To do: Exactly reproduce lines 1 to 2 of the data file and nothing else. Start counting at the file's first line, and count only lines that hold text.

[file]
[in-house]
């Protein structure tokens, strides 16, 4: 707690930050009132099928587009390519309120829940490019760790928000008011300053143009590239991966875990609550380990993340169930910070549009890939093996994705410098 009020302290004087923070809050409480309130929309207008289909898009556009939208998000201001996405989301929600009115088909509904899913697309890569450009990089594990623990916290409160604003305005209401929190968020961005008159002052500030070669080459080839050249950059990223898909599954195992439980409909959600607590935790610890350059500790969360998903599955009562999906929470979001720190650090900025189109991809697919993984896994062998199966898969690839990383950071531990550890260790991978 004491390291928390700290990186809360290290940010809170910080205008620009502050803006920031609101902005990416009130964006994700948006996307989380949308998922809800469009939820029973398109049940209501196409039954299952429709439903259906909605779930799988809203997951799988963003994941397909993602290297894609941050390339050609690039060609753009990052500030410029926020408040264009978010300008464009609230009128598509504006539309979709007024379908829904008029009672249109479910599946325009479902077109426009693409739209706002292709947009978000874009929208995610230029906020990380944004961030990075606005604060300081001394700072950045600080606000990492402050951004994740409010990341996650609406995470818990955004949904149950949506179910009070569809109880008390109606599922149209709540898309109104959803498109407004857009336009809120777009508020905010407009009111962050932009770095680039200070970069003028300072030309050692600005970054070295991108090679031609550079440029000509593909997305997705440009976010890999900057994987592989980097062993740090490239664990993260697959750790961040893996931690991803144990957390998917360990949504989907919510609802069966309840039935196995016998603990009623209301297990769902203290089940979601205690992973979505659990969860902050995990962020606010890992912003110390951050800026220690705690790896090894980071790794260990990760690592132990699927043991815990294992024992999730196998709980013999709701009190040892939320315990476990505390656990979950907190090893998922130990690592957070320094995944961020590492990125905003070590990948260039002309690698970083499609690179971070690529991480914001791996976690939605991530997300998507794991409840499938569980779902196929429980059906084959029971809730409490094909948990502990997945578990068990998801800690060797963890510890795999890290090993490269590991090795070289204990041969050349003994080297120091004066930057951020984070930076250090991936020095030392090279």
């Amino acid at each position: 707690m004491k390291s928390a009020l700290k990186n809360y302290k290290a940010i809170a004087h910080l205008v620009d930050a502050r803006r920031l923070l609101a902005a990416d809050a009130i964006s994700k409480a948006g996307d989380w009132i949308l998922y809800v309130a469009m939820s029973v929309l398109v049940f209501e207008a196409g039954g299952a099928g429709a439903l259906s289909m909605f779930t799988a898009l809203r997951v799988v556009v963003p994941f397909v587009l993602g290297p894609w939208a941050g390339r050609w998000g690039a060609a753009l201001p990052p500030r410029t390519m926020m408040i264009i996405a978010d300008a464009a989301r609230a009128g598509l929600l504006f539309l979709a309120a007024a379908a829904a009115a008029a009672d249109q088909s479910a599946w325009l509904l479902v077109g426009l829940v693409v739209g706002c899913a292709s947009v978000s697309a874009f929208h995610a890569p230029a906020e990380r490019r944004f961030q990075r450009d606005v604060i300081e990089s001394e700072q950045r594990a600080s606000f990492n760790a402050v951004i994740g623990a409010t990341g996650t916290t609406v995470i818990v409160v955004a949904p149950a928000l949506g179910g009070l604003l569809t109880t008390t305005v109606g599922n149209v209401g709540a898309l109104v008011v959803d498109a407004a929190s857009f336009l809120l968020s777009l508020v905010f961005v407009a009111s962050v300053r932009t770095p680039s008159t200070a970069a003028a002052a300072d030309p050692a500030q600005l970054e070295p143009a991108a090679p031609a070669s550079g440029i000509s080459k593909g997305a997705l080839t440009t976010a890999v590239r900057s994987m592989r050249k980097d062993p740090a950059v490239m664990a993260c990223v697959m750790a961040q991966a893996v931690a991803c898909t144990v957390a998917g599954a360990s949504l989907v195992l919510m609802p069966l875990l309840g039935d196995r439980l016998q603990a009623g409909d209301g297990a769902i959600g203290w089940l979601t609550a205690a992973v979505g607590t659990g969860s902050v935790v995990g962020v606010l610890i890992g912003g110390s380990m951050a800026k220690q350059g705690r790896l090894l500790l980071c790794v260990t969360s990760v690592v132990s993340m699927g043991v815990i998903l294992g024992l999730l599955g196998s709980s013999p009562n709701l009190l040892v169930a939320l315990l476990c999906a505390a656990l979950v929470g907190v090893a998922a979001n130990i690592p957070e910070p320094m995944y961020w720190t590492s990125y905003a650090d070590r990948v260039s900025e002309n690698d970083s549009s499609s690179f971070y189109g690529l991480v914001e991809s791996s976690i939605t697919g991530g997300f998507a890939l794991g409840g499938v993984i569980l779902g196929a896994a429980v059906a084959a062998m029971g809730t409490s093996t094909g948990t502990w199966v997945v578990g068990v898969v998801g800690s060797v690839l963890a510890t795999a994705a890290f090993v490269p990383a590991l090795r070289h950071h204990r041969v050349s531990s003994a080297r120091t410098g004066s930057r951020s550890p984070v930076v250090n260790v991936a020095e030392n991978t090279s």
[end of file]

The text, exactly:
[in-house]
């Protein structure tokens, strides 16, 4: 707690930050009132099928587009390519309120829940490019760790928000008011300053143009590239991966875990609550380990993340169930910070549009890939093996994705410098 009020302290004087923070809050409480309130929309207008289909898009556009939208998000201001996405989301929600009115088909509904899913697309890569450009990089594990623990916290409160604003305005209401929190968020961005008159002052500030070669080459080839050249950059990223898909599954195992439980409909959600607590935790610890350059500790969360998903599955009562999906929470979001720190650090900025189109991809697919993984896994062998199966898969690839990383950071531990550890260790991978 004491390291928390700290990186809360290290940010809170910080205008620009502050803006920031609101902005990416009130964006994700948006996307989380949308998922809800469009939820029973398109049940209501196409039954299952429709439903259906909605779930799988809203997951799988963003994941397909993602290297894609941050390339050609690039060609753009990052500030410029926020408040264009978010300008464009609230009128598509504006539309979709007024379908829904008029009672249109479910599946325009479902077109426009693409739209706002292709947009978000874009929208995610230029906020990380944004961030990075606005604060300081001394700072950045600080606000990492402050951004994740409010990341996650609406995470818990955004949904149950949506179910009070569809109880008390109606599922149209709540898309109104959803498109407004857009336009809120777009508020905010407009009111962050932009770095680039200070970069003028300072030309050692600005970054070295991108090679031609550079440029000509593909997305997705440009976010890999900057994987592989980097062993740090490239664990993260697959750790961040893996931690991803144990957390998917360990949504989907919510609802069966309840039935196995016998603990009623209301297990769902203290089940979601205690992973979505659990969860902050995990962020606010890992912003110390951050800026220690705690790896090894980071790794260990990760690592132990699927043991815990294992024992999730196998709980013999709701009190040892939320315990476990505390656990979950907190090893998922130990690592957070320094995944961020590492990125905003070590990948260039002309690698970083499609690179971070690529991480914001791996976690939605991530997300998507794991409840499938569980779902196929429980059906084959029971809730409490094909948990502990997945578990068990998801800690060797963890510890795999890290090993490269590991090795070289204990041969050349003994080297120091004066930057951020984070930076250090991936020095030392090279």